Advisory: New Stand.earth, NRDC "Issue with Tissue" report asks: Why are we flushing ancient forests down the toilet?

Advisory: New Stand.earth, NRDC "Issue with Tissue" report asks: Why are we flushing ancient forests down the toilet?

Tuesday February 19, 2019

Scorecard ranks major toilet paper, tissue brands (including Charmin, Cottonelle, Angel Soft) according to sustainability; report highlights “tree-to-toilet” environmental harms, available recycled content alternatives

WASHINGTON, DC — Most Americans probably do not know that the toilet paper and tissues they use once briefly and then throw away come from ancient forests, and that far more sustainable options made from recycled sources are available. At 10:30 a.m. PT / 1:30 p.m. ET on Wednesday, February 20, representatives and experts from the Natural Resources Defense Council (NRDC), the Cree Nation and Stand.earth will unveil a groundbreaking new report that exposes the practices of the American toilet paper and tissue industry and features a forest sustainability scorecard ranking the largest brands, including Charmin, Bounty, Puffs, Kleenex, Cottonelle, Scott, Brawny, Angel Soft, and Quilted Northern. 

BACKGROUND

Americans use three rolls of toilet paper a week on average – and most major brands use trees clear-cut from old-growth forests, making consumers unwittingly complicit in flushing forests down the toilet. To meet this demand, the great Canadian boreal (“the Amazon of the North”), is disappearing at the rate of seven NHL hockey rinks per minute – threatening Indigenous communities and species like the boreal caribou and exacerbating our climate crisis. Despite their unsustainable practices, leading toilet paper makers cling to their decades-old formulas that include zero recycled content. The good news is that there are solutions that reduce pressure on the forest: Toilet paper and tissues made from recycled content that avoids destroying the irreplaceable Amazon of the North and emits less than a third as much climate pollution.

Featuring the scorecard of top tissue paper brands, the NRDC and Stand.earth report looks at the tree-to-toilet lifecycle of tissue products, while focusing on the climate and forest impacts of the industry. To avoid the devastating consequences of clearcutting ancient forests for single-use tissues and toilet paper that are then thrown or flushed away, the report urges companies to tackle the problems their products cause for the planet and offers consumers guidance on how to push for change with their pocketbooks.

WHO:

  • Tzeporah Berman, director, International Program, Stand.earth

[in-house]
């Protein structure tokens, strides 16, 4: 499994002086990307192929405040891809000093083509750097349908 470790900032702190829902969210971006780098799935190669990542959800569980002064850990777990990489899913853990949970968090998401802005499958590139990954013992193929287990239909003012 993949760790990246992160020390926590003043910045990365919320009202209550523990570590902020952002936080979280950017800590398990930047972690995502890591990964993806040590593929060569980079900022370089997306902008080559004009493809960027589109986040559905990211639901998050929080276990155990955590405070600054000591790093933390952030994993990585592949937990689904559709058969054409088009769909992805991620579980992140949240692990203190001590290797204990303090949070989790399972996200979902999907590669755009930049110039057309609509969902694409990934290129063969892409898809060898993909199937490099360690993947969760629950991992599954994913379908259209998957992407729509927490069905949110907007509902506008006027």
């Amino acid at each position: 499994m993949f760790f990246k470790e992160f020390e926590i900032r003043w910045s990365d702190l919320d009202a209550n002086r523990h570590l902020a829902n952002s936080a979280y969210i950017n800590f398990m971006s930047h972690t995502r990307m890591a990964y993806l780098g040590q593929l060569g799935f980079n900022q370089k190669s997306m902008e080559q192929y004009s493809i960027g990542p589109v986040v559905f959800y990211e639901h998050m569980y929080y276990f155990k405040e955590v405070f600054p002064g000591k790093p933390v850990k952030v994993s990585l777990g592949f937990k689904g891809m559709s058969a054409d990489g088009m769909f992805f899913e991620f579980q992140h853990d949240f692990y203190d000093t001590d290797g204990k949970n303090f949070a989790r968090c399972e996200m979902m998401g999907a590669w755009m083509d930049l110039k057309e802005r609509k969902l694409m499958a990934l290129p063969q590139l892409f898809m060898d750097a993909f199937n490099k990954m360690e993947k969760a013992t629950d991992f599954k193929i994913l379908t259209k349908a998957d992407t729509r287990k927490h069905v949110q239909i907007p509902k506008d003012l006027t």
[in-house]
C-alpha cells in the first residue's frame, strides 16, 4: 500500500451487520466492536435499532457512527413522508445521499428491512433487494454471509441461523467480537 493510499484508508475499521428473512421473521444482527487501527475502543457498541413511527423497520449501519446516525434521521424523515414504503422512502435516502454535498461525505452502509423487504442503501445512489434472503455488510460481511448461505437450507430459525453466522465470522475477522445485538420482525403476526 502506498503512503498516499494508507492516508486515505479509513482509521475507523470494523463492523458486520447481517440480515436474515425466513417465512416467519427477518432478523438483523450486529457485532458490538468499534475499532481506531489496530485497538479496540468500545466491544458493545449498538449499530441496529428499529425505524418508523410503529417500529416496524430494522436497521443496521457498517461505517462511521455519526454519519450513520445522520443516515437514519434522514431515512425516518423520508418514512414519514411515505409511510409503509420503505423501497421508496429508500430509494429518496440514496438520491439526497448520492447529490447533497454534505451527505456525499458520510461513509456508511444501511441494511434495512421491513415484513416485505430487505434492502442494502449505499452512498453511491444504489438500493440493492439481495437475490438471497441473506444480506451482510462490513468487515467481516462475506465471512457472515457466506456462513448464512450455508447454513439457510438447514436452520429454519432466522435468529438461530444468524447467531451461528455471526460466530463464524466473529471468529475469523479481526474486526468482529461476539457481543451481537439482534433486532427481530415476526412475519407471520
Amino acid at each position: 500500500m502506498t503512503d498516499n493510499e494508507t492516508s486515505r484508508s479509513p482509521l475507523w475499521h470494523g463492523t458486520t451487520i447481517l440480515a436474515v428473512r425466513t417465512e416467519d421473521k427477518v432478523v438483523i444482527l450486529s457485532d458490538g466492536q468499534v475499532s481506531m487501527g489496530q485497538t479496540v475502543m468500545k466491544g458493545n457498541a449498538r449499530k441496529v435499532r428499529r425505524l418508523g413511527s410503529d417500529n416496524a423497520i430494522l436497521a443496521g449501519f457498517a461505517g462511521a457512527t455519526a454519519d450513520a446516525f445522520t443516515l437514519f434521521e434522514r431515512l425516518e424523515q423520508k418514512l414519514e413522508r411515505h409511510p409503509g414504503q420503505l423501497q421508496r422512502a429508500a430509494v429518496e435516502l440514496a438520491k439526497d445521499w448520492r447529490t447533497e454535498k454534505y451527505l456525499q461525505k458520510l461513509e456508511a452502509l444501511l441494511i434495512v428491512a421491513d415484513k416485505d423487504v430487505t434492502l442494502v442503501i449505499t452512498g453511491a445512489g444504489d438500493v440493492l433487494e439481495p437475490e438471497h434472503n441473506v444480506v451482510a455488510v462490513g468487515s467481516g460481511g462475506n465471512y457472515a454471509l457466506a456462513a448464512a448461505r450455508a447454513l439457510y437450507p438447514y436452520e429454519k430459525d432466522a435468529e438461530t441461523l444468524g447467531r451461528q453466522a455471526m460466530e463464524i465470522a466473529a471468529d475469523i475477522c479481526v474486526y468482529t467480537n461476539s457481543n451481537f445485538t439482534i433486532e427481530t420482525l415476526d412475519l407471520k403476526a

• Anthony Swift, director, Canada Project, NRDC
  • Shelley Vinyard, report co-author and Boreal Corporate Campaign Manager, NRDC
  • Deputy Grand Chief Mandy Gull, Cree Nation

WHEN: Wednesday, February 20, 2019 at 10:30 a.m. PT / 1:30 p.m. ET

WHERE: Reporters can join this live, phone-based news conference (with full, two-way Q&A) by dialing 1-877-418-4267 for participants in the U.S. or 1-866-605-3852 for participants in Canada. Ask for the “Issue with Tissue” news event. A streaming audio recording of the news event will be available online as of 5 p.m. ET on February 20.

Media contact: Virginia Cleaveland, Press Secretary, virginia@stand.earth510-858-9902 (US) or 778-984-3994 (Canada)

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The Natural Resources Defense Council (NRDC) is an international nonprofit environmental organization with more than 3 million members and online activists. Since 1970, our lawyers, scientists, and other environmental specialists have worked to protect the world's natural resources, public health, and the environment. NRDC has offices in New York City, Washington, D.C., Los Angeles, San Francisco, Chicago, Bozeman, MT, and Beijing. Visit us at www.nrdc.org and follow us on Twitter @NRDC.

Stand.earth (formerly ForestEthics) is an international nonprofit environmental organization with offices in Canada and the United States that is known for its groundbreaking research and successful corporate and citizens engagement campaigns to create new policies and industry standards in protecting forests, advocating the rights of indigenous peoples and protecting the climate. Visit us at www.stand.earth and follow us on Twitter @standearth.